The memories evoked by scents can be so powerful that they bring to life attitudes and feelings that have been unfamiliar for dec-ades. Like perfume on skin, the relationship between any fragrance and who it touches is unique and responsive, something unlocked only upon contact. This heightens the intensity, and only emphasizes the attachment we form in those rare moments where we can identify our tethers.

Unspoken language

While I know what goes into my candles, not everyone can identify the pieces that make up their memories. Scent is so powerful and sensory that it has the ability to transcend language, painting pictures that we may not have the words to describe. As the oldest of our senses, it predates our need to communicate verbally, a craft we spend our entire lives learning to do better. You can even see this in how words themselves are constructed, as we have many different names for colors like “red” but often describe scents by referring to the words that produce them, like “smoke” or “laundry”.

Family Togetherness

Sitting down with a woman who was interested in my candles, she asked me about the fresh, green perfume with touches of white flowers, galbanum, and green mandarin that made up the candle she had lifted off the shelf. It took her back to her first days as a new mother, holding her new-born baby boy in her arms. The maternity room had filled up with flowers, some of which would make their way home with the rest of the new, full family.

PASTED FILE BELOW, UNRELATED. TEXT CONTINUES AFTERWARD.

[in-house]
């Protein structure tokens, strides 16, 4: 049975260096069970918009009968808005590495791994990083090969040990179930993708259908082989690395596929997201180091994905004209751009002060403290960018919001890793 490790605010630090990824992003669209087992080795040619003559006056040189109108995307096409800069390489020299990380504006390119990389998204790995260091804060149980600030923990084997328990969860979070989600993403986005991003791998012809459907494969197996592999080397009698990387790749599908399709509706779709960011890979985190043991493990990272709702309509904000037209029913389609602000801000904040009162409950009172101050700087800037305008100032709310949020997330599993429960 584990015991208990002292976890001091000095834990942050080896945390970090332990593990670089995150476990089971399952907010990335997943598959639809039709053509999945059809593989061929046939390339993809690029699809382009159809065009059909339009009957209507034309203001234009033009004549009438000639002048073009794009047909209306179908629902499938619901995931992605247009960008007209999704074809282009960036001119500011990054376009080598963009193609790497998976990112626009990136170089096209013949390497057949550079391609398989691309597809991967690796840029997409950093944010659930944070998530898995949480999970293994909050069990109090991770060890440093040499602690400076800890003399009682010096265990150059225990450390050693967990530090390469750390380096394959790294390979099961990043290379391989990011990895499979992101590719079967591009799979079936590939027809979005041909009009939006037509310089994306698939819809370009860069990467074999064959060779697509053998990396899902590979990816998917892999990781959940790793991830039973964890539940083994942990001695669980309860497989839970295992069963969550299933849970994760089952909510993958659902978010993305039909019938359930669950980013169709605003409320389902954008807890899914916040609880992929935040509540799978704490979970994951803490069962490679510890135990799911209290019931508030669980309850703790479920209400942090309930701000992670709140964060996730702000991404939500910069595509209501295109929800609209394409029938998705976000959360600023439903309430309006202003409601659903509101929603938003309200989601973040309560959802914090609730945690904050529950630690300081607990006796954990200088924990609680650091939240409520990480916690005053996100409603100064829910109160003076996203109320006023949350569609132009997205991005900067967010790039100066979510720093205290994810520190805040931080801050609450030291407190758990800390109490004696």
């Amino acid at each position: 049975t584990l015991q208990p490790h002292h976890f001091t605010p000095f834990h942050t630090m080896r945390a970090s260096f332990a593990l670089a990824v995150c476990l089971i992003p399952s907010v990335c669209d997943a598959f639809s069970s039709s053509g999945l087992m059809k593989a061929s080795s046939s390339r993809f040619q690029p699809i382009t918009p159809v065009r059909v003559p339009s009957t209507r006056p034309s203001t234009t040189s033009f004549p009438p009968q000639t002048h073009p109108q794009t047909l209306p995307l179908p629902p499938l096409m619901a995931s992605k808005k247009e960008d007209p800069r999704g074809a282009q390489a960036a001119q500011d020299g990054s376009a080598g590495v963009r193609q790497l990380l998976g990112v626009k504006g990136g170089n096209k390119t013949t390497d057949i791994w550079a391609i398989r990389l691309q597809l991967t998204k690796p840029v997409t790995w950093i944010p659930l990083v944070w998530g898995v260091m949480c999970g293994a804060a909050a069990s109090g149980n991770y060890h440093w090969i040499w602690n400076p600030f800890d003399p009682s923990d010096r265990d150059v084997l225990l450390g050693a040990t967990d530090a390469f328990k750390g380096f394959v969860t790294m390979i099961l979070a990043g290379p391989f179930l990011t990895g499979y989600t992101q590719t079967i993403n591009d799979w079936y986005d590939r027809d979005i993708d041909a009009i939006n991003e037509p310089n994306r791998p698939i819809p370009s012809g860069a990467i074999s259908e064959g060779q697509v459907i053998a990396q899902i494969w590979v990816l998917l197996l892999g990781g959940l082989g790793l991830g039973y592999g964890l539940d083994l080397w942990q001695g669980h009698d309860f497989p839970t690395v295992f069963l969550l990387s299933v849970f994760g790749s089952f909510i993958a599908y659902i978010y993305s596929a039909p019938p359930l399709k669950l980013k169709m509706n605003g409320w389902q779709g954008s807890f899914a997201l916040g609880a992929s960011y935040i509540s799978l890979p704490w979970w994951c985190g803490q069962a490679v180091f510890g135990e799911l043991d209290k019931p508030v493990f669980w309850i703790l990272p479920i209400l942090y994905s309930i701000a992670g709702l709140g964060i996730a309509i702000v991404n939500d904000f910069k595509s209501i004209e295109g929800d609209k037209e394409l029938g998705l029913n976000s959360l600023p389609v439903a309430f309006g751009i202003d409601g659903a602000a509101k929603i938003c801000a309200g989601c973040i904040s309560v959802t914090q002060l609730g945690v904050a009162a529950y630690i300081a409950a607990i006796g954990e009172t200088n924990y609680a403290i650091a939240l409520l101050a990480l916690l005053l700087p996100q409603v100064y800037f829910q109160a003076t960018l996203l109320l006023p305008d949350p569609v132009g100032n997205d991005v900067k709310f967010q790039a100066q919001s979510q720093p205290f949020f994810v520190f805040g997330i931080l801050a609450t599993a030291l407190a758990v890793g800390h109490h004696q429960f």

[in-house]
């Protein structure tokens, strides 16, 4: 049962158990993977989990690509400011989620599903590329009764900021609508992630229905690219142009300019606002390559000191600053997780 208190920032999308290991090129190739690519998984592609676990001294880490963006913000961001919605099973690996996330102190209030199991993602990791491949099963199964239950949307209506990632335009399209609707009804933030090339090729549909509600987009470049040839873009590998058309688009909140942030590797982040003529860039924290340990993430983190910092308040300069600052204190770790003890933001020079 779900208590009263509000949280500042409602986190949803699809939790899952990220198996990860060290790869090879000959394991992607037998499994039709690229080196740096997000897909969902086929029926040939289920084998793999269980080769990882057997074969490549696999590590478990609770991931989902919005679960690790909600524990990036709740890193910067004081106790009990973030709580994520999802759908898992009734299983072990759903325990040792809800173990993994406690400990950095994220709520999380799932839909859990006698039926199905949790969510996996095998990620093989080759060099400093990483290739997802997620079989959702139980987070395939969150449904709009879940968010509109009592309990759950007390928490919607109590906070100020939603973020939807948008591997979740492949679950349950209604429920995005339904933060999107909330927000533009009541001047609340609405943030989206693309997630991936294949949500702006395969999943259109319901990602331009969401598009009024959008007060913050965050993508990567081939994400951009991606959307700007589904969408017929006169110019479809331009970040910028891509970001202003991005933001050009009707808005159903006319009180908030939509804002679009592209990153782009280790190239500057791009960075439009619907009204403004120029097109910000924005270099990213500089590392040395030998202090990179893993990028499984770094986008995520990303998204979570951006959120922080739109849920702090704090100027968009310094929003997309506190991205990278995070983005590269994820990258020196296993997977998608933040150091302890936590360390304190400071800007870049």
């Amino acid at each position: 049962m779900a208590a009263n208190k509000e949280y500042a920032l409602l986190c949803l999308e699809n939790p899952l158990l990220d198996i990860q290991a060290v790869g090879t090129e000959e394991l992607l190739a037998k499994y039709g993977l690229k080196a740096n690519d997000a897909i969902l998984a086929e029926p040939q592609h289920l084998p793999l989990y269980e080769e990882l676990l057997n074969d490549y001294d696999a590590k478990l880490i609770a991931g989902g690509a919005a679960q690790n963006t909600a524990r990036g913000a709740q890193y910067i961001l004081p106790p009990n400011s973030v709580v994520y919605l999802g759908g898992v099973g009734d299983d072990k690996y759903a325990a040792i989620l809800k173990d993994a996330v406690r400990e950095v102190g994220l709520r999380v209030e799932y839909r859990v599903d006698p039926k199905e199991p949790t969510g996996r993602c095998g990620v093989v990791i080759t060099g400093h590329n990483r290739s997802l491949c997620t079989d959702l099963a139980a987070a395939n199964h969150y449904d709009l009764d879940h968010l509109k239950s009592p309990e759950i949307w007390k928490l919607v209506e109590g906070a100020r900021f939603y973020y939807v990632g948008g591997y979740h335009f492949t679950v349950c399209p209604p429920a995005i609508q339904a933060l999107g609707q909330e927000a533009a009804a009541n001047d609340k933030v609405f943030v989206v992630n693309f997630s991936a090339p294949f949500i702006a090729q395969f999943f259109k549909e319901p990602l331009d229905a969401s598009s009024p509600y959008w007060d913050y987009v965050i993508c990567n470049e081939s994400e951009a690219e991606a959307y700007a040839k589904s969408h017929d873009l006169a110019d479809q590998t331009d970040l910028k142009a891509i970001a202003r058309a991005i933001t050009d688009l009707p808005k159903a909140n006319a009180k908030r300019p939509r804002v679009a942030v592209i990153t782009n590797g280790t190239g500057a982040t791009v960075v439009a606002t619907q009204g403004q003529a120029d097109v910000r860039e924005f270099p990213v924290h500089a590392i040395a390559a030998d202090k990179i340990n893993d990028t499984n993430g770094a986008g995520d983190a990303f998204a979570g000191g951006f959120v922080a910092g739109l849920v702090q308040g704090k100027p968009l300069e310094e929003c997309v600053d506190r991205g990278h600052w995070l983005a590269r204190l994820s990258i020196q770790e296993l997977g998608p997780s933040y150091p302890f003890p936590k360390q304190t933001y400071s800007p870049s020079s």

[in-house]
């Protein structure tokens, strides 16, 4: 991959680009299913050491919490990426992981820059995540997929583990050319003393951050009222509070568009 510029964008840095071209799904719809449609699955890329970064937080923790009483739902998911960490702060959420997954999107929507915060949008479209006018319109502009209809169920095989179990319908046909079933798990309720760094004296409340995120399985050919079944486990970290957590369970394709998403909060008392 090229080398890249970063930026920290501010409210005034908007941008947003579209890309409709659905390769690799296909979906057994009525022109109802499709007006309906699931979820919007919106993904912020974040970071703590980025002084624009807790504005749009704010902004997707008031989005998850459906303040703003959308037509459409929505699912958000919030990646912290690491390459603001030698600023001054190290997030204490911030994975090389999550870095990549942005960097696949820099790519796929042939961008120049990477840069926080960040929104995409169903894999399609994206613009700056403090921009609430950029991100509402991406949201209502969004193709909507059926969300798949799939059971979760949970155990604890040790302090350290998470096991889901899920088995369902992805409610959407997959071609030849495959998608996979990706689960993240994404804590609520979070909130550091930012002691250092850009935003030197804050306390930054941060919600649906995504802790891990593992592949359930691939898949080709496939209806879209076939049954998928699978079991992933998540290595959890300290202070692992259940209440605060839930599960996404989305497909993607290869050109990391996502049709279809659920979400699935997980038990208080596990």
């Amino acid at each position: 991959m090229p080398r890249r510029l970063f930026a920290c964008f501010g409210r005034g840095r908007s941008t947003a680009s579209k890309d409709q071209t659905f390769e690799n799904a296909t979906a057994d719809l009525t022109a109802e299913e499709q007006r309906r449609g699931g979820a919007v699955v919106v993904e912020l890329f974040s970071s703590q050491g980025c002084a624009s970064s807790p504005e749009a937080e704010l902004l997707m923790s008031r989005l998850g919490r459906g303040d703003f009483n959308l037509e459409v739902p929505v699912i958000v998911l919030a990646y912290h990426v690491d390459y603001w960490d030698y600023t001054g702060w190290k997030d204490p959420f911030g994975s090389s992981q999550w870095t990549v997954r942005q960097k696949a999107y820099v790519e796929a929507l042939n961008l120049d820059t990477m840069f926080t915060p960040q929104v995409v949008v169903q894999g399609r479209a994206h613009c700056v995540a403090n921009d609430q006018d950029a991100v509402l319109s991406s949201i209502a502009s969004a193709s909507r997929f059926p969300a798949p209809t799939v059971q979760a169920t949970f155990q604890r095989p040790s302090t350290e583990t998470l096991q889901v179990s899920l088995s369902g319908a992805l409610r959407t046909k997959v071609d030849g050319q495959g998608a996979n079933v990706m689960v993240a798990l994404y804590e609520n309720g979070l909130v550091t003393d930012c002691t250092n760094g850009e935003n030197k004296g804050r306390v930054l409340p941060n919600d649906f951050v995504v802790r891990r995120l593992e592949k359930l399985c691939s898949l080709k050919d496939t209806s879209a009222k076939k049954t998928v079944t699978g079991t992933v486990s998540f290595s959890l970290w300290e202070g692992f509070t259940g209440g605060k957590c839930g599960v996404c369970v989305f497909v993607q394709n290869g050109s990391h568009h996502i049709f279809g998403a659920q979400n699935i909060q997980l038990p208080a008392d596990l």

New Baby

The bed was made with fresh white linen, and out the open window she could look onto the garden with its freshly cut grass. While her son is now 15, the memory was very much alive when she held that candle in her hands. It was a gift being able to tell her just what those owers were, 15 years later, in an intimate moment that was beautiful to share.

Feeling fragrance

For many of us, when November and December come, our limbic systems get spoiled big time. With winter dishes, the oozing of spices, stews, and seasonings fill our homes, whether you’re cooking for one or for many. Rosemary, thyme, and clove make their way into dishes or sachets, and for those that celebrate Christmas, red poinsettias often deck the halls. Cozy candles spread their light, while dining rooms are adorned with tangerines, mulled wine, and pine trees, filling the season with the richness of a lifetime’s compounded experiences.

Rosemary Thyme Lavender Herbs

That this season is so steeped in scent is what makes it such a memorable one. Everyone’s stories are different, and nearly every holiday has its fair share of both good and bad moments. With children, often too many cooks in a kitchen, and houses that are filled to the brim with people, it’s easy for us to drive the ones we love a little nuts. But so rarely in our lives do we get to make space for family and togetherness, that it seems hard to not let this special time of year be defined by what is being built, and not what is being bandaged.

Whether we are lucky enough to spend it with those we’ve known our whole lives, or find ways of forging new traditions with our chosen families here abroad, I hope this December is filled with the scents, and a sense, of presence and past.

Shanghai Scents: Local finds to light your home this holiday.

The House of Opulence

House of Opulence

With scents like Ginger Lily, Basil Flower, and Serene Voyage, you can buy Amiek’s hand-crafted candles for ¥280 at



This Shanghai-based artisan sells their large candles for ¥300, with refills for ¥200 on WeChat at: shanghai-gift-co.

6PM Candle Co.

Margaret’s small-batch, soy based candles run ¥280, in scents like Amber Cedarwood on